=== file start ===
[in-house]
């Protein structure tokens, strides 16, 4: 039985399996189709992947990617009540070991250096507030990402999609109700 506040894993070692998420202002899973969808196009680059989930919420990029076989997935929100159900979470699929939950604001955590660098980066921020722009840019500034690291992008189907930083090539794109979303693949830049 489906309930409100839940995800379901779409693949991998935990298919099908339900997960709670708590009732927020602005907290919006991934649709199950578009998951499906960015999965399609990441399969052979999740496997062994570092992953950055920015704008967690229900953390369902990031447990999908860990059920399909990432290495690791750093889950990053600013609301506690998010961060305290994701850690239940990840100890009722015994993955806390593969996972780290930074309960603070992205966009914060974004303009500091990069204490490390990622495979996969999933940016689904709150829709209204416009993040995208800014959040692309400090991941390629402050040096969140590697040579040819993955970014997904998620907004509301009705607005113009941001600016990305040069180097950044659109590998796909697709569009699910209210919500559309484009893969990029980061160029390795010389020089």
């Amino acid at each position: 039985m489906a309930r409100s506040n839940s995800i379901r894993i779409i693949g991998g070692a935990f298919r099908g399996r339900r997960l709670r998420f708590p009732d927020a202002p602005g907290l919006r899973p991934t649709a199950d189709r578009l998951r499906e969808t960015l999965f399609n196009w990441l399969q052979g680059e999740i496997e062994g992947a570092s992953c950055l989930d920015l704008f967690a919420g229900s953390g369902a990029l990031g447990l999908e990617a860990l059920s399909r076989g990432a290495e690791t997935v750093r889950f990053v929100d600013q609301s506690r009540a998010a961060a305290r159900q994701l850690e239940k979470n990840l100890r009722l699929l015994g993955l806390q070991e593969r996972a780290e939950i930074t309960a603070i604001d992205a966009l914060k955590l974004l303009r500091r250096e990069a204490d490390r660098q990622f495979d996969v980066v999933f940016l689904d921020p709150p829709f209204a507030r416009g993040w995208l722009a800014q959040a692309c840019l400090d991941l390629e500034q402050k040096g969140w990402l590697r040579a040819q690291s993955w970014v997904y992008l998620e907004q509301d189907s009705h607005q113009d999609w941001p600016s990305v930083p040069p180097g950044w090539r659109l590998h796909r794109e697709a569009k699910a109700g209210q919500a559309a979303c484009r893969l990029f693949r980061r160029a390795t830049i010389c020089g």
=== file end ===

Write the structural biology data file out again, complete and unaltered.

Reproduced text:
[in-house]
């Protein structure tokens, strides 16, 4: 039985399996189709992947990617009540070991250096507030990402999609109700 506040894993070692998420202002899973969808196009680059989930919420990029076989997935929100159900979470699929939950604001955590660098980066921020722009840019500034690291992008189907930083090539794109979303693949830049 489906309930409100839940995800379901779409693949991998935990298919099908339900997960709670708590009732927020602005907290919006991934649709199950578009998951499906960015999965399609990441399969052979999740496997062994570092992953950055920015704008967690229900953390369902990031447990999908860990059920399909990432290495690791750093889950990053600013609301506690998010961060305290994701850690239940990840100890009722015994993955806390593969996972780290930074309960603070992205966009914060974004303009500091990069204490490390990622495979996969999933940016689904709150829709209204416009993040995208800014959040692309400090991941390629402050040096969140590697040579040819993955970014997904998620907004509301009705607005113009941001600016990305040069180097950044659109590998796909697709569009699910209210919500559309484009893969990029980061160029390795010389020089």
């Amino acid at each position: 039985m489906a309930r409100s506040n839940s995800i379901r894993i779409i693949g991998g070692a935990f298919r099908g399996r339900r997960l709670r998420f708590p009732d927020a202002p602005g907290l919006r899973p991934t649709a199950d189709r578009l998951r499906e969808t960015l999965f399609n196009w990441l399969q052979g680059e999740i496997e062994g992947a570092s992953c950055l989930d920015l704008f967690a919420g229900s953390g369902a990029l990031g447990l999908e990617a860990l059920s399909r076989g990432a290495e690791t997935v750093r889950f990053v929100d600013q609301s506690r009540a998010a961060a305290r159900q994701l850690e239940k979470n990840l100890r009722l699929l015994g993955l806390q070991e593969r996972a780290e939950i930074t309960a603070i604001d992205a966009l914060k955590l974004l303009r500091r250096e990069a204490d490390r660098q990622f495979d996969v980066v999933f940016l689904d921020p709150p829709f209204a507030r416009g993040w995208l722009a800014q959040a692309c840019l400090d991941l390629e500034q402050k040096g969140w990402l590697r040579a040819q690291s993955w970014v997904y992008l998620e907004q509301d189907s009705h607005q113009d999609w941001p600016s990305v930083p040069p180097g950044w090539r659109l590998h796909r794109e697709a569009k699910a109700g209210q919500a559309a979303c484009r893969l990029f693949r980061r160029a390795t830049i010389c020089g």